For the month of March (also known as Irish American Heritage Month) IrishCentral is tapping into the heartbeat of the Irish American community. The Unsung Heroes series features inspiring individuals from across the US who do extraordinary work in their communities and respective fields. From advocates to artists, from local legends to dedicated educators; from a high school baseball team to dynamo nuns in their 80s, these people are making a difference and to them we tip our hats in thanks.

As basketball coach at St Anthony’s High School, Bob Hurley has amassed an impressive record: 1100 career wins, 27 state championships, and 4 National championships.

But in this small Catholic high school in Jersey City, his most admirable statistic has been achieved off the court: only two of his players didn’t attend college after graduation.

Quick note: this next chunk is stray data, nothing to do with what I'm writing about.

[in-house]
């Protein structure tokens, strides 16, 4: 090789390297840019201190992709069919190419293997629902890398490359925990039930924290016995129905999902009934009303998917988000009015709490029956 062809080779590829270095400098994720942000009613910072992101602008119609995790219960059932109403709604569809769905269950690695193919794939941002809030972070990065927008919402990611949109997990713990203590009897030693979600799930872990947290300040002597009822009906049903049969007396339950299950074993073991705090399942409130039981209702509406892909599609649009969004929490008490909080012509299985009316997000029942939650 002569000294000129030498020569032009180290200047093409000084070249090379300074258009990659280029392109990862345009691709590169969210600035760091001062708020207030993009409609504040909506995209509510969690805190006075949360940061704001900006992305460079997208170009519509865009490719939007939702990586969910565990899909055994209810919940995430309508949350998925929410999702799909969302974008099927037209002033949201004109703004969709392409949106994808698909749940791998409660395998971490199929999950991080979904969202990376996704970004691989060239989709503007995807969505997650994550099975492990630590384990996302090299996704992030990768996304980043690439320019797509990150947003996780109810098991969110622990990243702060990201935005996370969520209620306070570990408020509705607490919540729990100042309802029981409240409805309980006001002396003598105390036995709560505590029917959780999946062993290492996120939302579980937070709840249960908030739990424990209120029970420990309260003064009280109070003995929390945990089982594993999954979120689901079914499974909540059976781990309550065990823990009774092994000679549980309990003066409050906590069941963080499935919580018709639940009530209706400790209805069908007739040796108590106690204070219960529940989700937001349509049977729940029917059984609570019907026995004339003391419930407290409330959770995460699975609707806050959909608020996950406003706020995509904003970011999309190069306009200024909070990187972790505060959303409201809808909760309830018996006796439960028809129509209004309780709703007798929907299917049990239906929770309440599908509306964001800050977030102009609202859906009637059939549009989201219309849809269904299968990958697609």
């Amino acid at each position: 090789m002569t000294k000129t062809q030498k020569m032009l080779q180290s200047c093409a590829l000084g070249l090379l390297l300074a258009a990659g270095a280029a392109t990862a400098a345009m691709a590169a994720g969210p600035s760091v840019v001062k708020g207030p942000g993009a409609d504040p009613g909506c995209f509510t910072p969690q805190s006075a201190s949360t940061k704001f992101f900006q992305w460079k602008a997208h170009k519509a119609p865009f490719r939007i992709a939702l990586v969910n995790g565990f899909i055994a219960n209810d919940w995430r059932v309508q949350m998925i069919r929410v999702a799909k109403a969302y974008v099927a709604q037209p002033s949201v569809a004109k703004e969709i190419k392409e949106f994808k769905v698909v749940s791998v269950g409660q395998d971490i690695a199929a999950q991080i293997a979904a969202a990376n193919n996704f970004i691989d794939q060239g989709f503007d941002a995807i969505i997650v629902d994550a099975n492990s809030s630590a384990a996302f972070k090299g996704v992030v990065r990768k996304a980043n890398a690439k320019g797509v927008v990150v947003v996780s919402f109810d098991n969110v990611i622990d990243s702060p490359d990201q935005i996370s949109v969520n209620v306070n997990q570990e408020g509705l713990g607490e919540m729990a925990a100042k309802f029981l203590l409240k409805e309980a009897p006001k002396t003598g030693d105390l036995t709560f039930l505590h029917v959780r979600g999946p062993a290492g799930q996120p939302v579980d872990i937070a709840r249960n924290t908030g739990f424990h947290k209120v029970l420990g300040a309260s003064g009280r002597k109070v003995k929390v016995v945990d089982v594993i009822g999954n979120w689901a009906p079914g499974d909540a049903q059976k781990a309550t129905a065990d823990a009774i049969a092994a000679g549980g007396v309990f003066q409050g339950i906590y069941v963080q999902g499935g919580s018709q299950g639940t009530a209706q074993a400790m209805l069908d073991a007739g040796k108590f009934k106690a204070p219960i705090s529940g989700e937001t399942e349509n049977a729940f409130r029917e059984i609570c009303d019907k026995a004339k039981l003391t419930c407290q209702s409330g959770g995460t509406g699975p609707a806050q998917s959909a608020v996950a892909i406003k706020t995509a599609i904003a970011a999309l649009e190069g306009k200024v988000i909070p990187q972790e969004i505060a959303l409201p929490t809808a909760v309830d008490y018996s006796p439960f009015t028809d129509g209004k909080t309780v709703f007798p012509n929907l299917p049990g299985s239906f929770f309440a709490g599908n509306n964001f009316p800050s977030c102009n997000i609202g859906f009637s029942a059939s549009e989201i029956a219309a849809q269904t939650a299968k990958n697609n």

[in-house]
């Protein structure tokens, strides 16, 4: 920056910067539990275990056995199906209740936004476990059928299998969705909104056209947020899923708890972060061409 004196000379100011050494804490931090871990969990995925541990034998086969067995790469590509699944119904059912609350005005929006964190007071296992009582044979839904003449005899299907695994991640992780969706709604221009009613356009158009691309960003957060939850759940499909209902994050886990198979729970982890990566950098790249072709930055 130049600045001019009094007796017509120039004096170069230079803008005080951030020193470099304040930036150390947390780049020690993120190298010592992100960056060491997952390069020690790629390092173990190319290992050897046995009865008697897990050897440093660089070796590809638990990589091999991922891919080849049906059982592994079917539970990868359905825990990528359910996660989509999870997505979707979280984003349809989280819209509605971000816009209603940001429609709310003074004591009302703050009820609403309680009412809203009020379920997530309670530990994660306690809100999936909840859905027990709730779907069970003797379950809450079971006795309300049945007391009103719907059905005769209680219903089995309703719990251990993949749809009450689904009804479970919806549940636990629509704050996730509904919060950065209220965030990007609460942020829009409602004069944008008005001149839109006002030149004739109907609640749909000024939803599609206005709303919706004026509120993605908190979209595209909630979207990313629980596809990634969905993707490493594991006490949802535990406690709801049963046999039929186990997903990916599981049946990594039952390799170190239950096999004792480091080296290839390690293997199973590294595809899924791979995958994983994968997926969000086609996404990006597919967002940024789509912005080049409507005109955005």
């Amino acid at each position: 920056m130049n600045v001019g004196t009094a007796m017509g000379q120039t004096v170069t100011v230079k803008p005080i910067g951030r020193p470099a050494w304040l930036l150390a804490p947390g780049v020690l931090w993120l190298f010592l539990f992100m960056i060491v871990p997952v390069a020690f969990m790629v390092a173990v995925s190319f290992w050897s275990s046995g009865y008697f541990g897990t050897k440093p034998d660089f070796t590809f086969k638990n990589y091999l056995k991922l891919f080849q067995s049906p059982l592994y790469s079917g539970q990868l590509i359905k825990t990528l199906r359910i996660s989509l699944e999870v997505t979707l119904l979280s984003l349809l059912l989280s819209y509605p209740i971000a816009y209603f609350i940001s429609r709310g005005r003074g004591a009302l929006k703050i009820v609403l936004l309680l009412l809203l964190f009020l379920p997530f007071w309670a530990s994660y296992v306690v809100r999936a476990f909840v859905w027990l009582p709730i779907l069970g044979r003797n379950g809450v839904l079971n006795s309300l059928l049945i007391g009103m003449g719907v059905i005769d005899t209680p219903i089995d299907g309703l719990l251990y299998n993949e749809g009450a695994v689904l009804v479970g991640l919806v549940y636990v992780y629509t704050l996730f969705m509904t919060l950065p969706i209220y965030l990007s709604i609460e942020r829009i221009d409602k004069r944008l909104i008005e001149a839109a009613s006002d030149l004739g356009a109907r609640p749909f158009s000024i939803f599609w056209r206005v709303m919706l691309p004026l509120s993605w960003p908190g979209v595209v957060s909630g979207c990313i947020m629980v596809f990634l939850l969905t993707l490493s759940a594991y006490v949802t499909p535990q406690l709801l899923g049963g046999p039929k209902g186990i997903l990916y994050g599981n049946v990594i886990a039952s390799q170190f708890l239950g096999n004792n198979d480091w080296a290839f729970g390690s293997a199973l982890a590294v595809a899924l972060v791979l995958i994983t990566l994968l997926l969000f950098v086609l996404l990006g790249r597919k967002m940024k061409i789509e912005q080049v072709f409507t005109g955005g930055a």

Known to some as “the Patron Saint of Saint Anthony’s,” Hurley has spent 42 years as head coach in a community often caught in a cycle of gang violence and poverty. As a former probation officer, he brought his old-school discipline to the basketball court. He imposes curfews, bans long hair and has no tolerance for bad attitudes.

He has also fed his athletes, found them jobs and brought them on vacation to his family’s house on the Jersey Shore. He dedication to the community has seen him turn down higher-paid college coaching jobs to remain in a school of around 260 students.

In 2010 Hurley was inducted into the Basketball Hall of Fame. And while his success has long been recognized in the basketball community, he was nominated for the Unsung Heroes list to celebrate his contribution to Irish America.

And as he enters his 42nd year as coach his fight is far from over. His current project aims to raise $10 million to guarantee a future for the school.

As Hurley puts it, “Our mission isn’t to win basketball games; it’s to create life-changing opportunities for every student who walks through our doors.”

To learn about yesterday's Unsung Hero, who helps low-income workers save for their futures, click here.